Beware the Demo

In my review of Samsung’s flagship UN75ES9000, 75-inch LCD-LED HDTV, I remark that potential buyers should beware of bad demos of this very expensive set ($9000). Such a demo could make it very difficult to justify the expense.

The factory default mode for many HDTVs, including this one, is the Dynamic picture mode. I almost never spend any time in this setting; I sometimes make an exception for 3D, where you typically need all the brightness you can get, but not always. Shortly after I had determined decent starting settings for our sample of the Samsung, including the Movie mode, I was browsing for something or other in my local Best Buy, which has in-store, higher-end Magnolia department offering amenities not available on the main floor. These include a more subdued lighting environment. Unfortunately, that doesn’t seem to encourage more sensible settings on the sets, which still appear to be demonstrated in their factory default store settings. A curious policy, since Best Buy offers its customers ISF calibrations as a purchase option.

The Magnolia had the Samsung UN75ES9000 on display. Two comfy seats were positioned in front of the set, encouraging passers-by to sit and stare. Unlike the rest of its demos, however, the set was located at the Magnolia’s open entrance, facing outward where it had to fight the lighting on the main showroom floor.

The picture on the set was teeth-gritting—glaringly bright with Crayola colors, overly enhanced sharpness, and interpolated motion. I knew that the set could look far better than this. The remote was sitting nearby, and I eagerly reached for it. Unfortunately, it had no batteries.

Take Two. On my next visit I brought along a note with the basic video settings I had chosen for the review sample, along with a couple of batteries—obsessive, I know! The remote was still there. I dialed in my settings. It was clear that the set could still profit from a detailed a color calibration, and I had to increase the backlight a few steps above optimum to deal with the store’s bright lighting. But the improvement was significant, and closer to what I knew by then that the set was capable of, if not quite there. I left it that way.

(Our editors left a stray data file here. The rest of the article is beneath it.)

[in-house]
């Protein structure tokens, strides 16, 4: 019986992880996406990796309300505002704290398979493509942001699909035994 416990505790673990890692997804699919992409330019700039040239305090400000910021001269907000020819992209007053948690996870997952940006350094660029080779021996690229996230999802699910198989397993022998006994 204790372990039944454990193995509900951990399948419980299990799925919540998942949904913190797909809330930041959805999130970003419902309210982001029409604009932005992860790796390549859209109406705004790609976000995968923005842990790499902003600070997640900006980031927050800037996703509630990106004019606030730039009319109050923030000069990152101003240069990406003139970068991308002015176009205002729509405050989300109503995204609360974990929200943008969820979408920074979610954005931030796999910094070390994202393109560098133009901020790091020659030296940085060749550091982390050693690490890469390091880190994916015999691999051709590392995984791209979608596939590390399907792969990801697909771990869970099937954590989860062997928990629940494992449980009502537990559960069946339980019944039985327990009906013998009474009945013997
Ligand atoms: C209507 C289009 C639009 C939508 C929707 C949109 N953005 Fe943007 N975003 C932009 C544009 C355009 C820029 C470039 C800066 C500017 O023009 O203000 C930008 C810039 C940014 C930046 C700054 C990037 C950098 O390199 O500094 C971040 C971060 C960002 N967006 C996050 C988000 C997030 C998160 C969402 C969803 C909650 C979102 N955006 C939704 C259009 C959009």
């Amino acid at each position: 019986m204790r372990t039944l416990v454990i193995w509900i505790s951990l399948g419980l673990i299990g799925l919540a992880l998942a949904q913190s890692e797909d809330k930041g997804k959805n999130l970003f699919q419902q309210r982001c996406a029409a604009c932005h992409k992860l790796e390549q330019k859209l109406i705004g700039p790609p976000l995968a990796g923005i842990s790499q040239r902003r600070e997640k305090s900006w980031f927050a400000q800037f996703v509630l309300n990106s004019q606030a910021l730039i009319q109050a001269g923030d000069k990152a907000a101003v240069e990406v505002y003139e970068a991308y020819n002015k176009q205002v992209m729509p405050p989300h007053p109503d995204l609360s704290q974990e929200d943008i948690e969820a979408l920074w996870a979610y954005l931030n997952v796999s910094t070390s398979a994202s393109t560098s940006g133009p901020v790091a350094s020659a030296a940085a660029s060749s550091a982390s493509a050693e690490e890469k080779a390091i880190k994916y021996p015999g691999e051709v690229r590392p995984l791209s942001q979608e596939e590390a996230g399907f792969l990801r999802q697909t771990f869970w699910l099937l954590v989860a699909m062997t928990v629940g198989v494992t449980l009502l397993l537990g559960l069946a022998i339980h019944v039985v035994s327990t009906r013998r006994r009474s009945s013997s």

Different modes on most sets can be adjusted separately, so the Movie mode settings I had put in had no effect on the Dynamic mode’s factory settings. So I wasn’t surprised to find, on returning to the store a couple of weeks later, the Samsung back in its pug-ugly Dynamic factory mode. Either the store’s sales staff didn’t know a decent picture from a bad one, didn’t care, or assumed that the average consumer is similarly oblivious. Not encouraging.

This experience reinforced a fact I’ve long been aware of: With rare exceptions, a store showroom is the worst place to evaluate an HDTV. Small, specialist video stores that actually care are a disappearing breed, squeezed out by big box retailers better able to generate the volume needed to feed the public’s taste for bottom-feeding prices. Your local mass-market video store may be a decent place to experience a set’s cosmetics, features, and size (hint: it will always look bigger at home), but a poor place to judge its performance. A store with a generous return policy might help, but don’t underestimate the task of dragging home that 65-inch HDTV, unpacking it, setting it up, deciding it isn’t for you, repacking it, and hauling it back to the store.

Your best source of information about an HDTV is a good review, supplemented if possible by seeing the set at the home of friends or relatives. While there’s no substitute for an eyes-on experience, a personal audition will help only if the set has been properly adjusted in an environment that doesn’t compromise its performance— better yet if that environment is similar to yours.

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COMMENTS
jes182's picture

Manufacturer representatives will often make visits to stores like Best Buy and reset the picture to factory default and leave it on Dynamic. They think this is what will sell and they're usually right. The average dummy wants his/her picture "dynamic" and complains that movie mode is "too dark". Sad but true.

michaelalanlittrell@yahoo.com's picture